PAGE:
After several failed (what felt like) “science” experiments, here’s my go to recipe.  I will say, they take about 7 minutes and I will do several batches at a time.  Scroll to the bottom for some suggestions for variations!

So, here it goes:

2 cups Dates, pitted (this matters!) — See note at bottom for date details
1 cup Walnuts
1 cup Almonds
1 tsp Almond extract (more if you like almond flavor!)
2 tsp Cinnamon

Place 1 cup of dates in a food processor and blend slightly. Add walnuts and process again. Add 1 cup of dates and process again.  Add almonds and rest of ingredients. Process until forms a slightly sticky ball of “stuff”. You really cannot over process these. Press into the bottom of a 8×8 pan. Chill and cut into 8 bars. Wrap and store in freezer for best results and longest shelf life.

Date Note:  Nour (or Noor) vs. Medjool — So, I initially started with 100% Medjool dates as they tend to feel a little stickier and held together quite well. On a Costco shopping trip a few weeks ago, they had a large bag of Nour dates and thought I’d try them out.  I must admit, the big selling point what the term “pitted” — Not having to pick the pit out sounded quite delightful!  What resulted was a bar not as sticky and required more mixing.  So, back at the kitchen laboratory, I tried mixing the two types. This is now my go to combination!!!!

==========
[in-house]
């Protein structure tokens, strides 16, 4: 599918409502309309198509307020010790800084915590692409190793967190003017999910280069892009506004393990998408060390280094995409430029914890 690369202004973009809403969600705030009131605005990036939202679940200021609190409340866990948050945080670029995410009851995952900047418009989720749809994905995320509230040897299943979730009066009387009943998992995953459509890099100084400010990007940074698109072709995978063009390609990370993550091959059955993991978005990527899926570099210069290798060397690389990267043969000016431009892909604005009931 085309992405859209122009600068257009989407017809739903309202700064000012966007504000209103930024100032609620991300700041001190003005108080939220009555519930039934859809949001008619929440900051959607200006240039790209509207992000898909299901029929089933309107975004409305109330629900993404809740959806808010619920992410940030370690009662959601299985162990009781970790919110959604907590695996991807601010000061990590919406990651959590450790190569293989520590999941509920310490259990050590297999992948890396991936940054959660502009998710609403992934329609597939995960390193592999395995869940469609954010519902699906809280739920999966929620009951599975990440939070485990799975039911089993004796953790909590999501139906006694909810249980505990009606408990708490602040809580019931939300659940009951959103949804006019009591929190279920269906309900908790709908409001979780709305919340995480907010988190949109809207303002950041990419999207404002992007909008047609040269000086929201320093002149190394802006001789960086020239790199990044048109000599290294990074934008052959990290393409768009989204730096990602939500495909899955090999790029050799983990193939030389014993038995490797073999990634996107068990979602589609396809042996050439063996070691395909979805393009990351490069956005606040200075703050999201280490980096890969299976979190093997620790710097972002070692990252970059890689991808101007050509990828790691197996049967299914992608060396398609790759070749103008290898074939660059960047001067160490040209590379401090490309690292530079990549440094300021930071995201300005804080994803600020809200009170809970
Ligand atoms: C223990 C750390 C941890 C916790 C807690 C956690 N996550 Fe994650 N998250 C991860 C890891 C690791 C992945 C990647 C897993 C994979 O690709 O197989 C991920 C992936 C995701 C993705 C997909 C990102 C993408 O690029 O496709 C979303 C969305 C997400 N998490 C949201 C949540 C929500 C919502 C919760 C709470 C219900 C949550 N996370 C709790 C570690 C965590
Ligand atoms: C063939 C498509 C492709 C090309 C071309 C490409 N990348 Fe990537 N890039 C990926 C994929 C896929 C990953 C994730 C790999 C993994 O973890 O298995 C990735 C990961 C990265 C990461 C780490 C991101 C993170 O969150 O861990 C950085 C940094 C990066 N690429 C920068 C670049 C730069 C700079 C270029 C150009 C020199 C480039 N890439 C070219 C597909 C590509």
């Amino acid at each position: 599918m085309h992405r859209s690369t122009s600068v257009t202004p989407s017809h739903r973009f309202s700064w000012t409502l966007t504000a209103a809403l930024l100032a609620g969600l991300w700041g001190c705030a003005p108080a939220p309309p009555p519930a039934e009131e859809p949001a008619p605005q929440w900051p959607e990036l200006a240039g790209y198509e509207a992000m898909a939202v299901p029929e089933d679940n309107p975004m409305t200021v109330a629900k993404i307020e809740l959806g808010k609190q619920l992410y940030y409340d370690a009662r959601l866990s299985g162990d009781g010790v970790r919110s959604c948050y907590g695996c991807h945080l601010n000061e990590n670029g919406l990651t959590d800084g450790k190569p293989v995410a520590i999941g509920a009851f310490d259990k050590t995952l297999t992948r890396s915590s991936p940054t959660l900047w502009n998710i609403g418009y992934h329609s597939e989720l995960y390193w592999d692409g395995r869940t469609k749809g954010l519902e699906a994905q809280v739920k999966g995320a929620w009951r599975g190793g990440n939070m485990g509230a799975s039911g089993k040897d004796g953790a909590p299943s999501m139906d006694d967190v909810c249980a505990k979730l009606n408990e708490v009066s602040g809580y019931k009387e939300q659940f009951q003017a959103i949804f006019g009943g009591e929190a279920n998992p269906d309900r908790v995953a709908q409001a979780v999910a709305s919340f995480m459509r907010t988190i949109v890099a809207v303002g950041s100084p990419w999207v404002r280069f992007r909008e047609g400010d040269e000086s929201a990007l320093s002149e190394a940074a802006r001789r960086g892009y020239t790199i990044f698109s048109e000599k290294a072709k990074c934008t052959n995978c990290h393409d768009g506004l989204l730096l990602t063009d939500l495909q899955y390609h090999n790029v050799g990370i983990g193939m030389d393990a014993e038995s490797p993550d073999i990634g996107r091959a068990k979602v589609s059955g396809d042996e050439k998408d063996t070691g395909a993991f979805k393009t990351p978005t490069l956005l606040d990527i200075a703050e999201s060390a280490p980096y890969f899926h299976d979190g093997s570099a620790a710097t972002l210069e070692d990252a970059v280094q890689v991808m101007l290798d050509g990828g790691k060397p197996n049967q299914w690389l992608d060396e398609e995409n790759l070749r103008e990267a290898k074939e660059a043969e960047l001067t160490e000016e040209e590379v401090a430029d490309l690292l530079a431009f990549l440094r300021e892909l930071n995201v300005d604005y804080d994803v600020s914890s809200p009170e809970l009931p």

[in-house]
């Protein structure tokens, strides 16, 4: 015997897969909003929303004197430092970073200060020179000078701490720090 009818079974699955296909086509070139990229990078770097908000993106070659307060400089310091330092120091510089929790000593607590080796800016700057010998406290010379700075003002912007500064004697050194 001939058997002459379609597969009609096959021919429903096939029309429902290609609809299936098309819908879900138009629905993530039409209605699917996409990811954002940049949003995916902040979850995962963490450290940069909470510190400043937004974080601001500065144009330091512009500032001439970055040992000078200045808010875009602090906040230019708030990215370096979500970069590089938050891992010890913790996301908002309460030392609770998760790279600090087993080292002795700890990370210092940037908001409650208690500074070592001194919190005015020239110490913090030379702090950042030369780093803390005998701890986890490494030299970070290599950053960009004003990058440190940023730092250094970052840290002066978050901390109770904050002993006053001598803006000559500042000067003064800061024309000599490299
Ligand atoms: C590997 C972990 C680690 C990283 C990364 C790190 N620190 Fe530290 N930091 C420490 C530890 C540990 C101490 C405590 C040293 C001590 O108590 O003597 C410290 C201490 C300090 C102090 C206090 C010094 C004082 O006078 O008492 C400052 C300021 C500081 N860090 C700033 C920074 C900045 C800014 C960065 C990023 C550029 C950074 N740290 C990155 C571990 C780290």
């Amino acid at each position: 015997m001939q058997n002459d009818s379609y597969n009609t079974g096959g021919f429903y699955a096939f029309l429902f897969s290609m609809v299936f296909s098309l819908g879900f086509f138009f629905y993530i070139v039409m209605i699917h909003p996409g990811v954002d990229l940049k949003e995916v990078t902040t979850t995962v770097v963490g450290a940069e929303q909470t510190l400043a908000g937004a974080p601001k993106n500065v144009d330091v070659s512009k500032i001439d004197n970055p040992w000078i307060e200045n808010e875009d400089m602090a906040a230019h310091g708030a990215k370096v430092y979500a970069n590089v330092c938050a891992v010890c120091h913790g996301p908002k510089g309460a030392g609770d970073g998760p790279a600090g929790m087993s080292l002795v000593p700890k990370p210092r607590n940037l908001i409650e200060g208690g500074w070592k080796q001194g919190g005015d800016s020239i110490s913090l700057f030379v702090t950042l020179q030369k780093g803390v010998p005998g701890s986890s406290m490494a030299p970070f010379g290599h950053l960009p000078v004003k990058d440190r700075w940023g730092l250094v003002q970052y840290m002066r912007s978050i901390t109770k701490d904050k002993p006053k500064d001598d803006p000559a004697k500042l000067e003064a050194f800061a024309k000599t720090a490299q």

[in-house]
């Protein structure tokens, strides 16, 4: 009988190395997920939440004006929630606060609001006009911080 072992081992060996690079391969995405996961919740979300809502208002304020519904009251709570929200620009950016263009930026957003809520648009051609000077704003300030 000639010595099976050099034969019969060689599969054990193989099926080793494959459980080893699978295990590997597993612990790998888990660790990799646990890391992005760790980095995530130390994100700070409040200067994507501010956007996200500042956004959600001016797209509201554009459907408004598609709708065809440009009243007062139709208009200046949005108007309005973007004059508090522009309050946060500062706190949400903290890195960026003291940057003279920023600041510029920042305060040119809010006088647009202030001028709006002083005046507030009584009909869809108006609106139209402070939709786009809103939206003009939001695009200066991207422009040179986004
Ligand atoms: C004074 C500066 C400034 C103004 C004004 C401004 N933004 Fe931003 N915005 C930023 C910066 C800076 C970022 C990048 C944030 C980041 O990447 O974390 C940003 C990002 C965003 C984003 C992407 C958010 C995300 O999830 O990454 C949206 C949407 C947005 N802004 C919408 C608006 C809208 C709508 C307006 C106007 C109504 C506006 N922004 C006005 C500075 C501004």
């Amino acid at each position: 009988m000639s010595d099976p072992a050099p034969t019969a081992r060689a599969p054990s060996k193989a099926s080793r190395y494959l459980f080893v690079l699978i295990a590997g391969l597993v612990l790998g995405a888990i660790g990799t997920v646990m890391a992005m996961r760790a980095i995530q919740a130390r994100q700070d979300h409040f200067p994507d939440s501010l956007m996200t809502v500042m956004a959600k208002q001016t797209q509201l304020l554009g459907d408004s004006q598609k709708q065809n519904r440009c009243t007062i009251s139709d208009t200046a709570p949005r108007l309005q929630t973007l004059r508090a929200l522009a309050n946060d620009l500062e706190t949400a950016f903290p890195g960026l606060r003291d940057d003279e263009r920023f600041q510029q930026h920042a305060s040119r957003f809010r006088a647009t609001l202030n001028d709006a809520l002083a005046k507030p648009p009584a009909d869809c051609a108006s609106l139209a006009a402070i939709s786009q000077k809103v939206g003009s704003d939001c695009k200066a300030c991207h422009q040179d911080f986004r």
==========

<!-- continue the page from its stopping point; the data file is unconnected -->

Variety:  Looking for variety?  Use different types of extracts — coffee, maple, vanilla, lemon, etc. — based on your favorite flavor combinations.  Also, add chocolate chips, flaked coconut, dried apples, ground nutmeg, dried cherries and vary your nuts — I’ve used cashews and peanuts.  Let us know if you come up with a favorite concoction!

Salvere Blog: Oh My Aching Back!

May 11, 2015

If you suffer from chronic, or even occasional low back pain, you are not alone. According to the American Chiropractic Association, 31 million Americans experience low back pain at any given time. Over 80% of us will experience low back pain at some point in our lives. Back pain is the second most common reason that people visit their doctors, second only to upper respiratory infections (acatoday.org). The good news is that your low back pain may originate someplace other than your back and it may be curable.